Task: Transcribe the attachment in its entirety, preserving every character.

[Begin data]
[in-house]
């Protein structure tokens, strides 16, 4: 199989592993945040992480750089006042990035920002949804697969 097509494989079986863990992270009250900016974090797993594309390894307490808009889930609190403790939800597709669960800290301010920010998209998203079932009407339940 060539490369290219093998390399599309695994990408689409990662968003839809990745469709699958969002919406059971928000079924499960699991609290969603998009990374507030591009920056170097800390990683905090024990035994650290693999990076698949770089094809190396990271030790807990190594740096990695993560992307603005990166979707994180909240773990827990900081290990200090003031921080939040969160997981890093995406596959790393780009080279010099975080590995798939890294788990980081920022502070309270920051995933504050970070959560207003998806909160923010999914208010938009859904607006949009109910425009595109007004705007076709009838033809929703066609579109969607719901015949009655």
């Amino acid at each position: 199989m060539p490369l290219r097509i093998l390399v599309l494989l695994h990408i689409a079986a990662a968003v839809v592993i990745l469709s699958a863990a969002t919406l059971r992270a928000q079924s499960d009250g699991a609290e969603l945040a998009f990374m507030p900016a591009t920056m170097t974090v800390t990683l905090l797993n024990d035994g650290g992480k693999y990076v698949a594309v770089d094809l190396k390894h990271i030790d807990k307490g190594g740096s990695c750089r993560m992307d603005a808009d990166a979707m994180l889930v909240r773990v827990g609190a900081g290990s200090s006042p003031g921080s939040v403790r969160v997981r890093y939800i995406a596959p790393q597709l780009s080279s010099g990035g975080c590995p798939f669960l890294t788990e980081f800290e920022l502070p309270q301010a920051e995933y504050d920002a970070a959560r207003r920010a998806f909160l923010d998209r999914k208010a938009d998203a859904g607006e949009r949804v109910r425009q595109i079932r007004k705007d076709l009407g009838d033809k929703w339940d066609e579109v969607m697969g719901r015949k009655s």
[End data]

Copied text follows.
[in-house]
């Protein structure tokens, strides 16, 4: 199989592993945040992480750089006042990035920002949804697969 097509494989079986863990992270009250900016974090797993594309390894307490808009889930609190403790939800597709669960800290301010920010998209998203079932009407339940 060539490369290219093998390399599309695994990408689409990662968003839809990745469709699958969002919406059971928000079924499960699991609290969603998009990374507030591009920056170097800390990683905090024990035994650290693999990076698949770089094809190396990271030790807990190594740096990695993560992307603005990166979707994180909240773990827990900081290990200090003031921080939040969160997981890093995406596959790393780009080279010099975080590995798939890294788990980081920022502070309270920051995933504050970070959560207003998806909160923010999914208010938009859904607006949009109910425009595109007004705007076709009838033809929703066609579109969607719901015949009655």
């Amino acid at each position: 199989m060539p490369l290219r097509i093998l390399v599309l494989l695994h990408i689409a079986a990662a968003v839809v592993i990745l469709s699958a863990a969002t919406l059971r992270a928000q079924s499960d009250g699991a609290e969603l945040a998009f990374m507030p900016a591009t920056m170097t974090v800390t990683l905090l797993n024990d035994g650290g992480k693999y990076v698949a594309v770089d094809l190396k390894h990271i030790d807990k307490g190594g740096s990695c750089r993560m992307d603005a808009d990166a979707m994180l889930v909240r773990v827990g609190a900081g290990s200090s006042p003031g921080s939040v403790r969160v997981r890093y939800i995406a596959p790393q597709l780009s080279s010099g990035g975080c590995p798939f669960l890294t788990e980081f800290e920022l502070p309270q301010a920051e995933y504050d920002a970070a959560r207003r920010a998806f909160l923010d998209r999914k208010a938009d998203a859904g607006e949009r949804v109910r425009q595109i079932r007004k705007d076709l009407g009838d033809k929703w339940d066609e579109v969607m697969g719901r015949k009655s």